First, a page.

Devaluation of Unchosen Options: A Bayesian Account of the Provenance and Maintenance of Overly Optimistic Expectations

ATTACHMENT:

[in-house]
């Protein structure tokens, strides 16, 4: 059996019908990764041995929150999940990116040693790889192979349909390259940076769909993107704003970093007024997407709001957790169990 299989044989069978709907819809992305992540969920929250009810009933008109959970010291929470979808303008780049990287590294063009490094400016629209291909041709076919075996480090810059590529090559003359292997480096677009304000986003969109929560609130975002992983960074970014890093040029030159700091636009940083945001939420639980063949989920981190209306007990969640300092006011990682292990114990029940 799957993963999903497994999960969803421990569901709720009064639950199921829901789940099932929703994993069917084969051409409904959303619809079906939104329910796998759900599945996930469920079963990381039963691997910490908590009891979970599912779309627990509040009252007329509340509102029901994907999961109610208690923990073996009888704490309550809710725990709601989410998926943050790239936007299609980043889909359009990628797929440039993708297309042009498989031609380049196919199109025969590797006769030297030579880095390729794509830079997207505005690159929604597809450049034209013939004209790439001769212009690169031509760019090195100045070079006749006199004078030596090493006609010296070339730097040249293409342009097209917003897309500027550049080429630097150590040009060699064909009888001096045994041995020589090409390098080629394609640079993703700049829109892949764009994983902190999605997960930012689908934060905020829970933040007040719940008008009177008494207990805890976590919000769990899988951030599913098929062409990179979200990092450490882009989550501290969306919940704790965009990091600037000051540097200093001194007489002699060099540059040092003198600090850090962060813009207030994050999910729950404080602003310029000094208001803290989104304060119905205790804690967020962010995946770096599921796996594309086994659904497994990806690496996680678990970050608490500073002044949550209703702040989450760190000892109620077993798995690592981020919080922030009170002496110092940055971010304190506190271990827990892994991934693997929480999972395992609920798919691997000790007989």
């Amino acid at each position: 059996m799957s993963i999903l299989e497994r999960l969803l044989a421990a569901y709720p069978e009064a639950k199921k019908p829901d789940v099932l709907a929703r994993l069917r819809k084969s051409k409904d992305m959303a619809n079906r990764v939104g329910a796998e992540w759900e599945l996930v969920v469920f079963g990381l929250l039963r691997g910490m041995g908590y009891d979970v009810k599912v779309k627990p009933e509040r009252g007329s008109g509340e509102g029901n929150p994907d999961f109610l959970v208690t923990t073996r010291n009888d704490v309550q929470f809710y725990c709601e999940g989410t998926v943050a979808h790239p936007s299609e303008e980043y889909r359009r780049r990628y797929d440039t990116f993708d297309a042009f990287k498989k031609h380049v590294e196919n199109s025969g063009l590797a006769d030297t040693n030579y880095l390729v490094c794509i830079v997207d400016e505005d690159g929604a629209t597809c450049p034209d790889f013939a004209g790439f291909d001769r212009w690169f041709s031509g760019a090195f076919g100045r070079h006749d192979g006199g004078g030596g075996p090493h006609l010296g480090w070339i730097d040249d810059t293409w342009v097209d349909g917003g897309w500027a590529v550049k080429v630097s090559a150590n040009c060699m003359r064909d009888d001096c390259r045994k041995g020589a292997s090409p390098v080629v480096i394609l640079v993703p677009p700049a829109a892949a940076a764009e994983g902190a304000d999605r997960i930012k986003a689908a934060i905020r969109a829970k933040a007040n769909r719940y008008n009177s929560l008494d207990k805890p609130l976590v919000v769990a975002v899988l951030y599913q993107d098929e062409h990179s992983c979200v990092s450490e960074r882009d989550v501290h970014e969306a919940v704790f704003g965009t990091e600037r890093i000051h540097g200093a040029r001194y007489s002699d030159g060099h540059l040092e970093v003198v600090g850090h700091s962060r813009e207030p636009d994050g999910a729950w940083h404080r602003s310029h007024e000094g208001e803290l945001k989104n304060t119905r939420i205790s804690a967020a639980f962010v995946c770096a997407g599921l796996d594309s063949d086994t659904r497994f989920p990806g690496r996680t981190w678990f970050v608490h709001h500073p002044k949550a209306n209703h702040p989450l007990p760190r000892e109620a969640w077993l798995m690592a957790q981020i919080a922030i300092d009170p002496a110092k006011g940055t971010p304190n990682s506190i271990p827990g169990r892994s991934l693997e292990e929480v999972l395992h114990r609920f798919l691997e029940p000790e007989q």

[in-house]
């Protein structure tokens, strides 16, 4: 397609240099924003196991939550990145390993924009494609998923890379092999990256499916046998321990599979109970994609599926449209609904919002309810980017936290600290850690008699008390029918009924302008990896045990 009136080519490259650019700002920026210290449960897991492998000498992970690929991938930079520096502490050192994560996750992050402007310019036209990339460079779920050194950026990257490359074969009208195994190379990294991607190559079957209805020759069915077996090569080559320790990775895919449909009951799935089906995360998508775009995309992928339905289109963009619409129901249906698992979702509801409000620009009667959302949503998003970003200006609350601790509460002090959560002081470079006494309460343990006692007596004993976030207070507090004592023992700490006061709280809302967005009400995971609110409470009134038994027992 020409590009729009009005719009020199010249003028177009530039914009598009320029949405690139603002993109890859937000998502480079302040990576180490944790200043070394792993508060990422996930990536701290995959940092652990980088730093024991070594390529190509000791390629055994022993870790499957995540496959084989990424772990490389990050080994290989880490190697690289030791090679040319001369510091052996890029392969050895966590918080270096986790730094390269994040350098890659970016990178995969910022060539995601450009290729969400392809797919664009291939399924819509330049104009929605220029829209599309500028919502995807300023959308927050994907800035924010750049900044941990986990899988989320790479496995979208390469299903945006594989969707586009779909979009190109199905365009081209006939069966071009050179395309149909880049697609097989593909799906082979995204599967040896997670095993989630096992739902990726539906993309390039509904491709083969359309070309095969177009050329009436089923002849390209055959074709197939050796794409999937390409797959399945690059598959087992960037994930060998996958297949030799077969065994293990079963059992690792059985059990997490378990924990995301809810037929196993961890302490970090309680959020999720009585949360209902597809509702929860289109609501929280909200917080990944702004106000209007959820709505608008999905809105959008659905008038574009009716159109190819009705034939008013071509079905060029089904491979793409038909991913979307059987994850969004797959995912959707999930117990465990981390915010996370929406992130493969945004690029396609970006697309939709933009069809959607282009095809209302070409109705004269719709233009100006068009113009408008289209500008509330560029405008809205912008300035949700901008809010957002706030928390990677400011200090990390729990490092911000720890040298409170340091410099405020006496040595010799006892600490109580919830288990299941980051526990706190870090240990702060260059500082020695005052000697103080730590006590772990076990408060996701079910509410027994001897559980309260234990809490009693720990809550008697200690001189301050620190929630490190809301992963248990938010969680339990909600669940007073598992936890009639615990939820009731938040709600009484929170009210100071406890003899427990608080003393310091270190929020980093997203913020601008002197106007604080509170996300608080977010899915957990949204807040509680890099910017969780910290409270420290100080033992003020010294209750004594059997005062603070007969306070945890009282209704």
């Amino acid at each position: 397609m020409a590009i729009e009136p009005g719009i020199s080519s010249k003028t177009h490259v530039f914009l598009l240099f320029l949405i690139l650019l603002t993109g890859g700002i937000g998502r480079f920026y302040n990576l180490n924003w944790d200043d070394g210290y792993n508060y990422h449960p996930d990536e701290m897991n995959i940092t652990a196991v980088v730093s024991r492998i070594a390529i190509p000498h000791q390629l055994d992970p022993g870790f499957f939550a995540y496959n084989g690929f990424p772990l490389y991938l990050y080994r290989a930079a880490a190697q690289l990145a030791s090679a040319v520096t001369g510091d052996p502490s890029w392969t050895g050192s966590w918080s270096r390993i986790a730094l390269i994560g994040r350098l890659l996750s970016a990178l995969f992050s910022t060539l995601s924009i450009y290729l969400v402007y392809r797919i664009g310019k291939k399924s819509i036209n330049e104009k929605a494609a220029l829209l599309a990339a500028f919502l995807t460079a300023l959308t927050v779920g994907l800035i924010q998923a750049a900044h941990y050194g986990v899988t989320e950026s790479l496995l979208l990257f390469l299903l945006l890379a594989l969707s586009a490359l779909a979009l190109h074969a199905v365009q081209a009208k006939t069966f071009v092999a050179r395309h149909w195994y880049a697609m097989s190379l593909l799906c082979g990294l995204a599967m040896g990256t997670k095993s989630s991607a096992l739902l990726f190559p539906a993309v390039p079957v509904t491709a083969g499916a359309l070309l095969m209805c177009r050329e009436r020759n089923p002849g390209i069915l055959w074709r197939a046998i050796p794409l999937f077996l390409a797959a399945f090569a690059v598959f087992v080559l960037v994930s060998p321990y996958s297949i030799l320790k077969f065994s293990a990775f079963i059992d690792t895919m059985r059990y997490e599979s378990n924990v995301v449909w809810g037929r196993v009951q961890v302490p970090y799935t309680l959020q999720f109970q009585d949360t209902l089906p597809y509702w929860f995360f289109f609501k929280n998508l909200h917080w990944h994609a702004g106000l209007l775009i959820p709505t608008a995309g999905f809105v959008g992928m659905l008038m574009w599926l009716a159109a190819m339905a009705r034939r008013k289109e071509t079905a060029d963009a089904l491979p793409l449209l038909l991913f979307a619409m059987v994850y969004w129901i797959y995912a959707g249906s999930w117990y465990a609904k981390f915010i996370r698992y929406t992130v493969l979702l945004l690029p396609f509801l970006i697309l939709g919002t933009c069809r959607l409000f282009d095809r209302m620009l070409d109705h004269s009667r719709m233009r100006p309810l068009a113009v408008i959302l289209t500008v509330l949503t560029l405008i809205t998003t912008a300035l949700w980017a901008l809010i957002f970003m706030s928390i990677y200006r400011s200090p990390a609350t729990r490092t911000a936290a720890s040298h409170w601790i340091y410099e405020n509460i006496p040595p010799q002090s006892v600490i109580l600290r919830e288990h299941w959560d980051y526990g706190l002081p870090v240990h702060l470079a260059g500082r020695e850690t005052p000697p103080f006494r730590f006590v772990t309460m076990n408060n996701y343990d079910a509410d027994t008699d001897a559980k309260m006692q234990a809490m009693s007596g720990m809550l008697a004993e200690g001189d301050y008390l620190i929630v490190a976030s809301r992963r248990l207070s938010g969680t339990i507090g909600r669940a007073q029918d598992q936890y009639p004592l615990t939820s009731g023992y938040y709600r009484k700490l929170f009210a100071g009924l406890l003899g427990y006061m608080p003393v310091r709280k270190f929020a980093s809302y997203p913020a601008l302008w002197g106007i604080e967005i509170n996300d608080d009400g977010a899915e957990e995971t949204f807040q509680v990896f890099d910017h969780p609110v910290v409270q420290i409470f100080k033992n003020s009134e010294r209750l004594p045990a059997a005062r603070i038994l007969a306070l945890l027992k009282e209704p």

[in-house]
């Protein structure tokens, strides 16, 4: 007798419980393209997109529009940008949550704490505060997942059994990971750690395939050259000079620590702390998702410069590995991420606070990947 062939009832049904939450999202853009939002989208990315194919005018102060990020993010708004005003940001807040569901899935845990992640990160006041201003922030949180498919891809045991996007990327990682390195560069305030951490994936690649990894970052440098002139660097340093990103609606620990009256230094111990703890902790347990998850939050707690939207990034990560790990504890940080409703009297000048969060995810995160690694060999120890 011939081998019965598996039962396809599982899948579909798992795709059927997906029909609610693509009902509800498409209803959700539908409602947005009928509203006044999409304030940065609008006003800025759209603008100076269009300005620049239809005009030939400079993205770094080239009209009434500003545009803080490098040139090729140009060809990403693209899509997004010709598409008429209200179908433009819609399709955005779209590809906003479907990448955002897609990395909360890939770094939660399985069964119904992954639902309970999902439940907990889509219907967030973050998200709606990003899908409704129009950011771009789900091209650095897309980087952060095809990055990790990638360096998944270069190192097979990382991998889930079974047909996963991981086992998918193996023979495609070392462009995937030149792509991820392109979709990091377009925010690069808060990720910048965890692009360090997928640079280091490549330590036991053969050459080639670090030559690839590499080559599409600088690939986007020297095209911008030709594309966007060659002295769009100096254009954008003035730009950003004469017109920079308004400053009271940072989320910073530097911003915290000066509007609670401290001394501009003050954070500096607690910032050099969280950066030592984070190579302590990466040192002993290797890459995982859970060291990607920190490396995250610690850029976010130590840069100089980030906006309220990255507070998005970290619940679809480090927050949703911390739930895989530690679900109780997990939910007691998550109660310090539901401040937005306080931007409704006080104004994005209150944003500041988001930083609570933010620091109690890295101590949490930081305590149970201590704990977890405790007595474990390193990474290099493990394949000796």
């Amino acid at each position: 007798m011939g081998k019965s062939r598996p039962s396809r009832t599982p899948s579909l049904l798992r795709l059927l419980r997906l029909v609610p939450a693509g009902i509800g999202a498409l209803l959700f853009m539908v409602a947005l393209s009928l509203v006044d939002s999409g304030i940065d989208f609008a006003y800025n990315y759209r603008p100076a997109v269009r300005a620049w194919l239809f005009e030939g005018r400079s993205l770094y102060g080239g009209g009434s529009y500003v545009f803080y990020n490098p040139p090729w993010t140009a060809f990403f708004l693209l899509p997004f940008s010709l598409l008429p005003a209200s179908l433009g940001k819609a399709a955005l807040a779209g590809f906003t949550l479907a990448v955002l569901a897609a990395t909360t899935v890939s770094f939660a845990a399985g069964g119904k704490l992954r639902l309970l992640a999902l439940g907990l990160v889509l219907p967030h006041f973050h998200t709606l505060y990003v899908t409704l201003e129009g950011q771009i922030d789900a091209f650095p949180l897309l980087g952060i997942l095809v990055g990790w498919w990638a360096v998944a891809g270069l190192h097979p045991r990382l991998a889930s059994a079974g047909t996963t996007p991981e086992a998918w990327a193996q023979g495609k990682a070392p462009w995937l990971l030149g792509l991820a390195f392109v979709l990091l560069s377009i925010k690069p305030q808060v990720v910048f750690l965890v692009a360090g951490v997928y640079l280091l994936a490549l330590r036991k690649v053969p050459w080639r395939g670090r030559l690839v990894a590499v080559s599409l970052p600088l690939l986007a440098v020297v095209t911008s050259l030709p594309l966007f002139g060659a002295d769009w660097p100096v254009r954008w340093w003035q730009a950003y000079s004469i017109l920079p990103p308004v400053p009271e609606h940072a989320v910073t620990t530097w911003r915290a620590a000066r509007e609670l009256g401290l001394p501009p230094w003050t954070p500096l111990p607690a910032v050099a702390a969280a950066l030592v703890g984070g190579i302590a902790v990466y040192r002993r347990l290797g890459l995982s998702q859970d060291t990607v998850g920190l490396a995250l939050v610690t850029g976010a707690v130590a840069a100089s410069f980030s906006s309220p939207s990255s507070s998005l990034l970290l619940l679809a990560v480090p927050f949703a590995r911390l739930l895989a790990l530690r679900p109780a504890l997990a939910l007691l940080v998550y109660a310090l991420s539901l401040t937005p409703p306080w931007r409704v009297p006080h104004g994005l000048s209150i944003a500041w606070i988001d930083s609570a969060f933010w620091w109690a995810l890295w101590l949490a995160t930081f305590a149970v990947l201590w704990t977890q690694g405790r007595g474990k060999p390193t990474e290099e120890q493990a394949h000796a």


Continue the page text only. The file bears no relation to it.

AbstractHumans frequently overestimate the likelihood of desirable events while underestimating the likelihood of undesirable ones: a phenomenon known as unrealistic optimism. Previously, it was suggested that unrealistic optimism arises from asymmetric belief updating, with a relatively reduced coding of undesirable information. Prior studies have shown that a reinforcement learning (RL) model with asymmetric learning rates (greater for a positive prediction error than a negative prediction error) could account for unrealistic optimism in a bandit task, in particular the tendency of human subjects to persistently choosing a single option when there are multiple equally good options. Here, we propose an alternative explanation of such persistent behavior, by modeling human behavior using a Bayesian hidden Markov model, the Dynamic Belief Model (DBM). We find that DBM captures human choice behavior better than the previously proposed asymmetric RL model. Whereas asymmetric RL attains a measure of optimism by giving better-than-expected outcomes higher learning weights compared to worse-than-expected outcomes, DBM does so by progressively devaluing the unchosen options, thus placing a greater emphasis on choice history independent of reward outcome (e.g. an oft-chosen option might continue to be preferred even if it has not been particularly rewarding), which has broadly been shown to underlie sequential effects in a variety of behavioral settings. Moreover, previous work showed that the devaluation of unchosen options in DBM helps to compensate for a default assumption of environmental non-stationarity, thus allowing the decision-maker to both be more adaptive in changing environments and still obtain near-optimal performance in stationary environments. Thus, the current work suggests both a novel rationale and mechanism for persistent behavior in bandit tasks.

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